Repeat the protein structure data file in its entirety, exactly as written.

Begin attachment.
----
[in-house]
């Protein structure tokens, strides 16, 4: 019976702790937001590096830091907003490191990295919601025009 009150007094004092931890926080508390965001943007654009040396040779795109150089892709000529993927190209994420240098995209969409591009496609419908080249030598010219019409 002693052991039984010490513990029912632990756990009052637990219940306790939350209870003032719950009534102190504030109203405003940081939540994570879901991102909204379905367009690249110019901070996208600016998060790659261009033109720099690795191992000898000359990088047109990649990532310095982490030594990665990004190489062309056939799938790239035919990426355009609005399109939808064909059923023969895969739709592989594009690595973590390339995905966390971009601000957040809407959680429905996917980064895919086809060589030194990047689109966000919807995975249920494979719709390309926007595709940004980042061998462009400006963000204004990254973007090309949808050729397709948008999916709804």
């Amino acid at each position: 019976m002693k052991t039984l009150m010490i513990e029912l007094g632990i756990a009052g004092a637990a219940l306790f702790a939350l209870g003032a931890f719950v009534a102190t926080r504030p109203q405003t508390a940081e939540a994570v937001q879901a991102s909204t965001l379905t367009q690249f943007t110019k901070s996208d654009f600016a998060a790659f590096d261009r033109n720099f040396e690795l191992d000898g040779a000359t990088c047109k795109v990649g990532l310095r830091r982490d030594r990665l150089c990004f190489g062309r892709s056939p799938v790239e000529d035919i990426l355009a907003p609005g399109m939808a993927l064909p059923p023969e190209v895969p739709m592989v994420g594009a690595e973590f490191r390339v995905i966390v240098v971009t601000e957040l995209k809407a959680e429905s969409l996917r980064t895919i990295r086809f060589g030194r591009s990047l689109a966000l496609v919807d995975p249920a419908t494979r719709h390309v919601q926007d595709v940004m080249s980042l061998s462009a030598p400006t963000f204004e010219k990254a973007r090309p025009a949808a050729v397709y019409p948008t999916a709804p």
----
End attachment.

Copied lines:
[in-house]
């Protein structure tokens, strides 16, 4: 019976702790937001590096830091907003490191990295919601025009 009150007094004092931890926080508390965001943007654009040396040779795109150089892709000529993927190209994420240098995209969409591009496609419908080249030598010219019409 002693052991039984010490513990029912632990756990009052637990219940306790939350209870003032719950009534102190504030109203405003940081939540994570879901991102909204379905367009690249110019901070996208600016998060790659261009033109720099690795191992000898000359990088047109990649990532310095982490030594990665990004190489062309056939799938790239035919990426355009609005399109939808064909059923023969895969739709592989594009690595973590390339995905966390971009601000957040809407959680429905996917980064895919086809060589030194990047689109966000919807995975249920494979719709390309926007595709940004980042061998462009400006963000204004990254973007090309949808050729397709948008999916709804």
């Amino acid at each position: 019976m002693k052991t039984l009150m010490i513990e029912l007094g632990i756990a009052g004092a637990a219940l306790f702790a939350l209870g003032a931890f719950v009534a102190t926080r504030p109203q405003t508390a940081e939540a994570v937001q879901a991102s909204t965001l379905t367009q690249f943007t110019k901070s996208d654009f600016a998060a790659f590096d261009r033109n720099f040396e690795l191992d000898g040779a000359t990088c047109k795109v990649g990532l310095r830091r982490d030594r990665l150089c990004f190489g062309r892709s056939p799938v790239e000529d035919i990426l355009a907003p609005g399109m939808a993927l064909p059923p023969e190209v895969p739709m592989v994420g594009a690595e973590f490191r390339v995905i966390v240098v971009t601000e957040l995209k809407a959680e429905s969409l996917r980064t895919i990295r086809f060589g030194r591009s990047l689109a966000l496609v919807d995975p249920a419908t494979r719709h390309v919601q926007d595709v940004m080249s980042l061998s462009a030598p400006t963000f204004e010219k990254a973007r090309p025009a949808a050729v397709y019409p948008t999916a709804p």